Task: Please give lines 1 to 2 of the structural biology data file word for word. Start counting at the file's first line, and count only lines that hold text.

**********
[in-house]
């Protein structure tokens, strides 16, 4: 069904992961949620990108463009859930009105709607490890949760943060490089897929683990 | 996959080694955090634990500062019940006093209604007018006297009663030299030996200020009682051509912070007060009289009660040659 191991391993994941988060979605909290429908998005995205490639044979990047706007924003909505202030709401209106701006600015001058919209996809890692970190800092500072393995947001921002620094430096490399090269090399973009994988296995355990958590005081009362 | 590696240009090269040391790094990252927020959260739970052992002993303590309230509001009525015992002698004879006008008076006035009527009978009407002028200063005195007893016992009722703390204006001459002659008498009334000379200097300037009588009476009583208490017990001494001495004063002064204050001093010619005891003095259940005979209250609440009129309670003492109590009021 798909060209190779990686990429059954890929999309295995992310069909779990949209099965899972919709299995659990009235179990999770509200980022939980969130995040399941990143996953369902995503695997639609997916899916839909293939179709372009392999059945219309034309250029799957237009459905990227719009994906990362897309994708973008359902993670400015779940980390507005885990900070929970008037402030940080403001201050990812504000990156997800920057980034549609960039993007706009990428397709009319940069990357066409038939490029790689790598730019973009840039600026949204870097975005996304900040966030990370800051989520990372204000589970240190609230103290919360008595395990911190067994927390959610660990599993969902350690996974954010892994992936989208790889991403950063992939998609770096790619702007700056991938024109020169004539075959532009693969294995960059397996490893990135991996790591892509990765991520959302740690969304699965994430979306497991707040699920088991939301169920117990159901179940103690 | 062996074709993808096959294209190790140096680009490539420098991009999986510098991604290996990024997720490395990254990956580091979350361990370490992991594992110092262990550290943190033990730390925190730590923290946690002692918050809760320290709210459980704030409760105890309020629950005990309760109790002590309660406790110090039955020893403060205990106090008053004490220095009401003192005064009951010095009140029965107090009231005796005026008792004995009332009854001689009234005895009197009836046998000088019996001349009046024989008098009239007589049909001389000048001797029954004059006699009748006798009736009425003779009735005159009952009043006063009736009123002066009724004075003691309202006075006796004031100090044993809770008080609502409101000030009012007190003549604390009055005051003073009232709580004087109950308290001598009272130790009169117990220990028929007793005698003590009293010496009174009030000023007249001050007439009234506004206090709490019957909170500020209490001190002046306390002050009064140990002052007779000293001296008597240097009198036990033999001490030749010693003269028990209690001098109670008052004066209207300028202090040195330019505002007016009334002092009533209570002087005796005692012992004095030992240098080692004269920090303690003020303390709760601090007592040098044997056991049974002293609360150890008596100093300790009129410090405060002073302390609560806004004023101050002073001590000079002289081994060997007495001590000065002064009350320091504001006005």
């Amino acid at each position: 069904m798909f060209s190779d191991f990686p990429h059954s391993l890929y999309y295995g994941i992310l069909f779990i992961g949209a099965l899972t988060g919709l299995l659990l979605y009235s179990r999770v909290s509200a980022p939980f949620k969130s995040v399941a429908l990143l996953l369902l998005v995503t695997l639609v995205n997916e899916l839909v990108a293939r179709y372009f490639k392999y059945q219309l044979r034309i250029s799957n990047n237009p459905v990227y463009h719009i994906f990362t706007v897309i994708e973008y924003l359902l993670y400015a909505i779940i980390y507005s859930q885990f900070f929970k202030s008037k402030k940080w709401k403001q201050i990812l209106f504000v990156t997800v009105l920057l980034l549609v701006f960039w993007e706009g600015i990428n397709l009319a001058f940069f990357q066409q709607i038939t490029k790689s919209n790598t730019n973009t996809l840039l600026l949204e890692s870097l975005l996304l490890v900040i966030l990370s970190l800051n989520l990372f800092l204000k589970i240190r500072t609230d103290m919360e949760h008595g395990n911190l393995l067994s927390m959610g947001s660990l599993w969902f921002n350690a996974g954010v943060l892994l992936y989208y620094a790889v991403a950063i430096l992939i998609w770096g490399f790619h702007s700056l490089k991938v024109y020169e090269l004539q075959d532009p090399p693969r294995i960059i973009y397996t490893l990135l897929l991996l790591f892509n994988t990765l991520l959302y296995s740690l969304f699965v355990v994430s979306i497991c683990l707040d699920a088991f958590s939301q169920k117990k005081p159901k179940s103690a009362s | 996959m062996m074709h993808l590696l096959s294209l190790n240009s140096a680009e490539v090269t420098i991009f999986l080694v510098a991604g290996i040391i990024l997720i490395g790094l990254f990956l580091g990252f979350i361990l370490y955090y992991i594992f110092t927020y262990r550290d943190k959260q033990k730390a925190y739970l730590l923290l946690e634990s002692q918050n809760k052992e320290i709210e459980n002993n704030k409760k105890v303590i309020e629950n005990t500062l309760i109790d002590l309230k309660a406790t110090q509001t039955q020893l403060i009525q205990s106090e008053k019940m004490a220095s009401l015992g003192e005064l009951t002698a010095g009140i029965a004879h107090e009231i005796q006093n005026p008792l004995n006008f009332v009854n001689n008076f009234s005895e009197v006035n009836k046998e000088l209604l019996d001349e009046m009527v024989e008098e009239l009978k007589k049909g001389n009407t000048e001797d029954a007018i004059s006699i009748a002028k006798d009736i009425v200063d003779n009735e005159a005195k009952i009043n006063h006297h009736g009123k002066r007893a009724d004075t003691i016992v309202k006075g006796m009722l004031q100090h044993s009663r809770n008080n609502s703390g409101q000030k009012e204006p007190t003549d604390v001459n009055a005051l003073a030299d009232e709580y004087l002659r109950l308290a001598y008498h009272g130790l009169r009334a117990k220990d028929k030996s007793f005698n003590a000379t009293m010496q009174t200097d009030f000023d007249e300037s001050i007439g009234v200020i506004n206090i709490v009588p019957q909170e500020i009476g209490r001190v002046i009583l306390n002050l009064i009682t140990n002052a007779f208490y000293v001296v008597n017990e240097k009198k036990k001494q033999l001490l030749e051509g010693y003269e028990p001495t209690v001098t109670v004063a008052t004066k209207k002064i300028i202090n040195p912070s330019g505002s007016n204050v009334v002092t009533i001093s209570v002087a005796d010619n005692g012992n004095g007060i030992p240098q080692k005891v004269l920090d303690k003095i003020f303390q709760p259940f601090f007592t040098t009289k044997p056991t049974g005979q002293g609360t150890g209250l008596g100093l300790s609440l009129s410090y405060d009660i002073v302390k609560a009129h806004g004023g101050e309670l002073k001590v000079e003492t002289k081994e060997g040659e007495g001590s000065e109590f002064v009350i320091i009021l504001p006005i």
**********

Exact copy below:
[in-house]
């Protein structure tokens, strides 16, 4: 069904992961949620990108463009859930009105709607490890949760943060490089897929683990 | 996959080694955090634990500062019940006093209604007018006297009663030299030996200020009682051509912070007060009289009660040659 191991391993994941988060979605909290429908998005995205490639044979990047706007924003909505202030709401209106701006600015001058919209996809890692970190800092500072393995947001921002620094430096490399090269090399973009994988296995355990958590005081009362 | 590696240009090269040391790094990252927020959260739970052992002993303590309230509001009525015992002698004879006008008076006035009527009978009407002028200063005195007893016992009722703390204006001459002659008498009334000379200097300037009588009476009583208490017990001494001495004063002064204050001093010619005891003095259940005979209250609440009129309670003492109590009021 798909060209190779990686990429059954890929999309295995992310069909779990949209099965899972919709299995659990009235179990999770509200980022939980969130995040399941990143996953369902995503695997639609997916899916839909293939179709372009392999059945219309034309250029799957237009459905990227719009994906990362897309994708973008359902993670400015779940980390507005885990900070929970008037402030940080403001201050990812504000990156997800920057980034549609960039993007706009990428397709009319940069990357066409038939490029790689790598730019973009840039600026949204870097975005996304900040966030990370800051989520990372204000589970240190609230103290919360008595395990911190067994927390959610660990599993969902350690996974954010892994992936989208790889991403950063992939998609770096790619702007700056991938024109020169004539075959532009693969294995960059397996490893990135991996790591892509990765991520959302740690969304699965994430979306497991707040699920088991939301169920117990159901179940103690 | 062996074709993808096959294209190790140096680009490539420098991009999986510098991604290996990024997720490395990254990956580091979350361990370490992991594992110092262990550290943190033990730390925190730590923290946690002692918050809760320290709210459980704030409760105890309020629950005990309760109790002590309660406790110090039955020893403060205990106090008053004490220095009401003192005064009951010095009140029965107090009231005796005026008792004995009332009854001689009234005895009197009836046998000088019996001349009046024989008098009239007589049909001389000048001797029954004059006699009748006798009736009425003779009735005159009952009043006063009736009123002066009724004075003691309202006075006796004031100090044993809770008080609502409101000030009012007190003549604390009055005051003073009232709580004087109950308290001598009272130790009169117990220990028929007793005698003590009293010496009174009030000023007249001050007439009234506004206090709490019957909170500020209490001190002046306390002050009064140990002052007779000293001296008597240097009198036990033999001490030749010693003269028990209690001098109670008052004066209207300028202090040195330019505002007016009334002092009533209570002087005796005692012992004095030992240098080692004269920090303690003020303390709760601090007592040098044997056991049974002293609360150890008596100093300790009129410090405060002073302390609560806004004023101050002073001590000079002289081994060997007495001590000065002064009350320091504001006005």